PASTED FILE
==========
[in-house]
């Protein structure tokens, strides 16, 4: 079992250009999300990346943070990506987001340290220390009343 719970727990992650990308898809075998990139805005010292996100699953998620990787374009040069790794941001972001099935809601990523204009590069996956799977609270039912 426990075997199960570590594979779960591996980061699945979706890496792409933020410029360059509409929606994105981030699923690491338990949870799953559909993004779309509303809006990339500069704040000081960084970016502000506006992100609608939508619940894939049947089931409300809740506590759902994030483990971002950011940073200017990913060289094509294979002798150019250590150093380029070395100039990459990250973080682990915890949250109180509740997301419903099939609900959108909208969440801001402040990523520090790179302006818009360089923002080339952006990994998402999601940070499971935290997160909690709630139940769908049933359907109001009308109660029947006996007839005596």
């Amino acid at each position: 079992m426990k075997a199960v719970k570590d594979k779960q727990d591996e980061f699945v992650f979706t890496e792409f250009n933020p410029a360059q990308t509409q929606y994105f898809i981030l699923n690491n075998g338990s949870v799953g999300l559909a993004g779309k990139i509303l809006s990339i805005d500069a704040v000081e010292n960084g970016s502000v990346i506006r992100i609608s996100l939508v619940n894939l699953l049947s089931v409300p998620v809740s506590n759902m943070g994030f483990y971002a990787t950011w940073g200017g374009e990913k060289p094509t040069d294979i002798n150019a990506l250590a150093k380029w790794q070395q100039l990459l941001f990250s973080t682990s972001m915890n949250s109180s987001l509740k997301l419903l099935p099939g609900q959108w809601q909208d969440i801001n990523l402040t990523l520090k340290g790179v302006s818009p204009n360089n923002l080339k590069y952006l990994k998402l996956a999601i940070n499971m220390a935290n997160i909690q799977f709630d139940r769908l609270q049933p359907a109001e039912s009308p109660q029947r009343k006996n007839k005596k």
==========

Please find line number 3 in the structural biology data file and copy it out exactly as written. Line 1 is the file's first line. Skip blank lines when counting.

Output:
């Amino acid at each position: 079992m426990k075997a199960v719970k570590d594979k779960q727990d591996e980061f699945v992650f979706t890496e792409f250009n933020p410029a360059q990308t509409q929606y994105f898809i981030l699923n690491n075998g338990s949870v799953g999300l559909a993004g779309k990139i509303l809006s990339i805005d500069a704040v000081e010292n960084g970016s502000v990346i506006r992100i609608s996100l939508v619940n894939l699953l049947s089931v409300p998620v809740s506590n759902m943070g994030f483990y971002a990787t950011w940073g200017g374009e990913k060289p094509t040069d294979i002798n150019a990506l250590a150093k380029w790794q070395q100039l990459l941001f990250s973080t682990s972001m915890n949250s109180s987001l509740k997301l419903l099935p099939g609900q959108w809601q909208d969440i801001n990523l402040t990523l520090k340290g790179v302006s818009p204009n360089n923002l080339k590069y952006l990994k998402l996956a999601i940070n499971m220390a935290n997160i909690q799977f709630d139940r769908l609270q049933p359907a109001e039912s009308p109660q029947r009343k006996n007839k005596k």